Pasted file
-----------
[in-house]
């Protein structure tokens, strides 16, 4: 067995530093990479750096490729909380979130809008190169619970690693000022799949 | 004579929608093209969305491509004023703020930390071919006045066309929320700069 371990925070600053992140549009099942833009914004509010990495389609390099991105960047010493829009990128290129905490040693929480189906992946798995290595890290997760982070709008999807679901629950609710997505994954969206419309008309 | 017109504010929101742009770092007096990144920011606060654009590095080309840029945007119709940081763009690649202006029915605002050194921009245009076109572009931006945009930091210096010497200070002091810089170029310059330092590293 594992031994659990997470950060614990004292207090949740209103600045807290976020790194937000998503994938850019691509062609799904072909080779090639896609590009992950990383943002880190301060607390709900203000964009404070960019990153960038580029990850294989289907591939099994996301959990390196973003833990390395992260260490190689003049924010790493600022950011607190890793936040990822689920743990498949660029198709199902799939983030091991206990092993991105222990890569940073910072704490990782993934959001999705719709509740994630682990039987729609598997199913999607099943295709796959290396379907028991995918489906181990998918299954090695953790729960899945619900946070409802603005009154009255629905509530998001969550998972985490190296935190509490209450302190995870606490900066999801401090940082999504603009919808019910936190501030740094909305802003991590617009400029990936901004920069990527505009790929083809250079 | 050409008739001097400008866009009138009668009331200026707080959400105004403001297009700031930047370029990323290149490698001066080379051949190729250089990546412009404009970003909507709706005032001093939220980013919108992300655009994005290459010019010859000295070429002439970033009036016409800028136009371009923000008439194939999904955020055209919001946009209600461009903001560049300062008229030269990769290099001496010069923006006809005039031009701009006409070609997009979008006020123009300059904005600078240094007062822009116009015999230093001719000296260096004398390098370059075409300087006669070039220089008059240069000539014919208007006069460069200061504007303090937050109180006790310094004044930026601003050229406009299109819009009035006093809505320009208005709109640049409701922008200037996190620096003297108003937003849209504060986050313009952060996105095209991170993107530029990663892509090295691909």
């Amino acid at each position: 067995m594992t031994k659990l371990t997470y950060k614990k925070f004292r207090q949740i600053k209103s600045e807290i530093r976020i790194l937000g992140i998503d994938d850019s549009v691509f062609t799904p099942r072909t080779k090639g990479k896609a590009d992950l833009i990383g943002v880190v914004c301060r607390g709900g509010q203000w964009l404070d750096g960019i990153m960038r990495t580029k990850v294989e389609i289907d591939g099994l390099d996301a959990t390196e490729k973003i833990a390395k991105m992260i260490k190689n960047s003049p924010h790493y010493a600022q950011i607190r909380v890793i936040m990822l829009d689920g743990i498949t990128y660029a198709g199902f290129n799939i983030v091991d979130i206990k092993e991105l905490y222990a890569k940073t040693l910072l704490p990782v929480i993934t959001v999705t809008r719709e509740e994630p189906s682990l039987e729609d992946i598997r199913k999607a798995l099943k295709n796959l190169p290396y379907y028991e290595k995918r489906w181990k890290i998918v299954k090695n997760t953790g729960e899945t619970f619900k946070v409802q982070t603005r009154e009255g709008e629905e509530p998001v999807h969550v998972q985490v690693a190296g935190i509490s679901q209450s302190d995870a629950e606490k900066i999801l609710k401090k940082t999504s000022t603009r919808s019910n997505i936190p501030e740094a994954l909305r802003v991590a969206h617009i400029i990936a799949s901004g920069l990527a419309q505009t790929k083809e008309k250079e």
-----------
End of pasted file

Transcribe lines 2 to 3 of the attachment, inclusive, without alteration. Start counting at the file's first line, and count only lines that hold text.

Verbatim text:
């Protein structure tokens, strides 16, 4: 067995530093990479750096490729909380979130809008190169619970690693000022799949 | 004579929608093209969305491509004023703020930390071919006045066309929320700069 371990925070600053992140549009099942833009914004509010990495389609390099991105960047010493829009990128290129905490040693929480189906992946798995290595890290997760982070709008999807679901629950609710997505994954969206419309008309 | 017109504010929101742009770092007096990144920011606060654009590095080309840029945007119709940081763009690649202006029915605002050194921009245009076109572009931006945009930091210096010497200070002091810089170029310059330092590293 594992031994659990997470950060614990004292207090949740209103600045807290976020790194937000998503994938850019691509062609799904072909080779090639896609590009992950990383943002880190301060607390709900203000964009404070960019990153960038580029990850294989289907591939099994996301959990390196973003833990390395992260260490190689003049924010790493600022950011607190890793936040990822689920743990498949660029198709199902799939983030091991206990092993991105222990890569940073910072704490990782993934959001999705719709509740994630682990039987729609598997199913999607099943295709796959290396379907028991995918489906181990998918299954090695953790729960899945619900946070409802603005009154009255629905509530998001969550998972985490190296935190509490209450302190995870606490900066999801401090940082999504603009919808019910936190501030740094909305802003991590617009400029990936901004920069990527505009790929083809250079 | 050409008739001097400008866009009138009668009331200026707080959400105004403001297009700031930047370029990323290149490698001066080379051949190729250089990546412009404009970003909507709706005032001093939220980013919108992300655009994005290459010019010859000295070429002439970033009036016409800028136009371009923000008439194939999904955020055209919001946009209600461009903001560049300062008229030269990769290099001496010069923006006809005039031009701009006409070609997009979008006020123009300059904005600078240094007062822009116009015999230093001719000296260096004398390098370059075409300087006669070039220089008059240069000539014919208007006069460069200061504007303090937050109180006790310094004044930026601003050229406009299109819009009035006093809505320009208005709109640049409701922008200037996190620096003297108003937003849209504060986050313009952060996105095209991170993107530029990663892509090295691909």
């Amino acid at each position: 067995m594992t031994k659990l371990t997470y950060k614990k925070f004292r207090q949740i600053k209103s600045e807290i530093r976020i790194l937000g992140i998503d994938d850019s549009v691509f062609t799904p099942r072909t080779k090639g990479k896609a590009d992950l833009i990383g943002v880190v914004c301060r607390g709900g509010q203000w964009l404070d750096g960019i990153m960038r990495t580029k990850v294989e389609i289907d591939g099994l390099d996301a959990t390196e490729k973003i833990a390395k991105m992260i260490k190689n960047s003049p924010h790493y010493a600022q950011i607190r909380v890793i936040m990822l829009d689920g743990i498949t990128y660029a198709g199902f290129n799939i983030v091991d979130i206990k092993e991105l905490y222990a890569k940073t040693l910072l704490p990782v929480i993934t959001v999705t809008r719709e509740e994630p189906s682990l039987e729609d992946i598997r199913k999607a798995l099943k295709n796959l190169p290396y379907y028991e290595k995918r489906w181990k890290i998918v299954k090695n997760t953790g729960e899945t619970f619900k946070v409802q982070t603005r009154e009255g709008e629905e509530p998001v999807h969550v998972q985490v690693a190296g935190i509490s679901q209450s302190d995870a629950e606490k900066i999801l609710k401090k940082t999504s000022t603009r919808s019910n997505i936190p501030e740094a994954l909305r802003v991590a969206h617009i400029i990936a799949s901004g920069l990527a419309q505009t790929k083809e008309k250079e």